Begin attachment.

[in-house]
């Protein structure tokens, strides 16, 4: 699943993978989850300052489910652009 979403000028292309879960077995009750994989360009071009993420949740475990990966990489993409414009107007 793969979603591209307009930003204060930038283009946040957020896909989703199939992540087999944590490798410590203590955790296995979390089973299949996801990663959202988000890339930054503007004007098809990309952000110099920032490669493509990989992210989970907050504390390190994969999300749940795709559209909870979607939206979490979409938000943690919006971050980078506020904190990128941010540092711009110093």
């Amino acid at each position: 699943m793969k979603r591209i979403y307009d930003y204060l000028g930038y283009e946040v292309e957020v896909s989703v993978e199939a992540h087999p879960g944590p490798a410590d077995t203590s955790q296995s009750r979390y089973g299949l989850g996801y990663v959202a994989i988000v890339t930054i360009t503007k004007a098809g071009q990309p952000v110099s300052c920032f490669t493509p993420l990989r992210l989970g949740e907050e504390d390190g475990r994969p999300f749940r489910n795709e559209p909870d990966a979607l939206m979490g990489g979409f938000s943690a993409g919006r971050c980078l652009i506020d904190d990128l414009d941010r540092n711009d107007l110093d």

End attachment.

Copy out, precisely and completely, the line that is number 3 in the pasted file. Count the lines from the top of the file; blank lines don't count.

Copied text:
């Amino acid at each position: 699943m793969k979603r591209i979403y307009d930003y204060l000028g930038y283009e946040v292309e957020v896909s989703v993978e199939a992540h087999p879960g944590p490798a410590d077995t203590s955790q296995s009750r979390y089973g299949l989850g996801y990663v959202a994989i988000v890339t930054i360009t503007k004007a098809g071009q990309p952000v110099s300052c920032f490669t493509p993420l990989r992210l989970g949740e907050e504390d390190g475990r994969p999300f749940r489910n795709e559209p909870d990966a979607l939206m979490g990489g979409f938000s943690a993409g919006r971050c980078l652009i506020d904190d990128l414009d941010r540092n711009d107007l110093d």